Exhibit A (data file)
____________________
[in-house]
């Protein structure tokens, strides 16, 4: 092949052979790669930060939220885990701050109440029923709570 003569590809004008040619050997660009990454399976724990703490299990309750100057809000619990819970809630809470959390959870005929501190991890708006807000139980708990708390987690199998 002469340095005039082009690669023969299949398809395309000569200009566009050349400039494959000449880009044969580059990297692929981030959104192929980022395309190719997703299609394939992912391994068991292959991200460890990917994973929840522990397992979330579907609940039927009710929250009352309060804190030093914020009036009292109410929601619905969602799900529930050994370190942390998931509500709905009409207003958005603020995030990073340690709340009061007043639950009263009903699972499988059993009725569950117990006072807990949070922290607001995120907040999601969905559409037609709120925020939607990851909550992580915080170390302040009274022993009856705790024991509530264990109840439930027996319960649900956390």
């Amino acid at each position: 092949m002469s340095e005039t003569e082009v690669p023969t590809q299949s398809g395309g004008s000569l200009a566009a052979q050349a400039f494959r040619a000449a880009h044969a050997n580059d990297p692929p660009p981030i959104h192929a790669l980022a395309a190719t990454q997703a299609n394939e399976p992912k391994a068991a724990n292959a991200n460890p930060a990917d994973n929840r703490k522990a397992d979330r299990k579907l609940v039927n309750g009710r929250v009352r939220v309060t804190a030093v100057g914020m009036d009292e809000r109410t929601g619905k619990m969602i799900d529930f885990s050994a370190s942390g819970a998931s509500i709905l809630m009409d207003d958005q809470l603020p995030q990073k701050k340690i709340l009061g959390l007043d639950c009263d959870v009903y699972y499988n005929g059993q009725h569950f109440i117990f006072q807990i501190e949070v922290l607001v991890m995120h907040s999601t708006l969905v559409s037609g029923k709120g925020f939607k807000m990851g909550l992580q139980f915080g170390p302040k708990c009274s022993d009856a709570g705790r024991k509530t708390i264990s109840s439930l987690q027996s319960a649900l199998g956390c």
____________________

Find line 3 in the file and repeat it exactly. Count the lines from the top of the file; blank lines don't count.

């Amino acid at each position: 092949m002469s340095e005039t003569e082009v690669p023969t590809q299949s398809g395309g004008s000569l200009a566009a052979q050349a400039f494959r040619a000449a880009h044969a050997n580059d990297p692929p660009p981030i959104h192929a790669l980022a395309a190719t990454q997703a299609n394939e399976p992912k391994a068991a724990n292959a991200n460890p930060a990917d994973n929840r703490k522990a397992d979330r299990k579907l609940v039927n309750g009710r929250v009352r939220v309060t804190a030093v100057g914020m009036d009292e809000r109410t929601g619905k619990m969602i799900d529930f885990s050994a370190s942390g819970a998931s509500i709905l809630m009409d207003d958005q809470l603020p995030q990073k701050k340690i709340l009061g959390l007043d639950c009263d959870v009903y699972y499988n005929g059993q009725h569950f109440i117990f006072q807990i501190e949070v922290l607001v991890m995120h907040s999601t708006l969905v559409s037609g029923k709120g925020f939607k807000m990851g909550l992580q139980f915080g170390p302040k708990c009274s022993d009856a709570g705790r024991k509530t708390i264990s109840s439930l987690q027996s319960a649900l199998g956390c």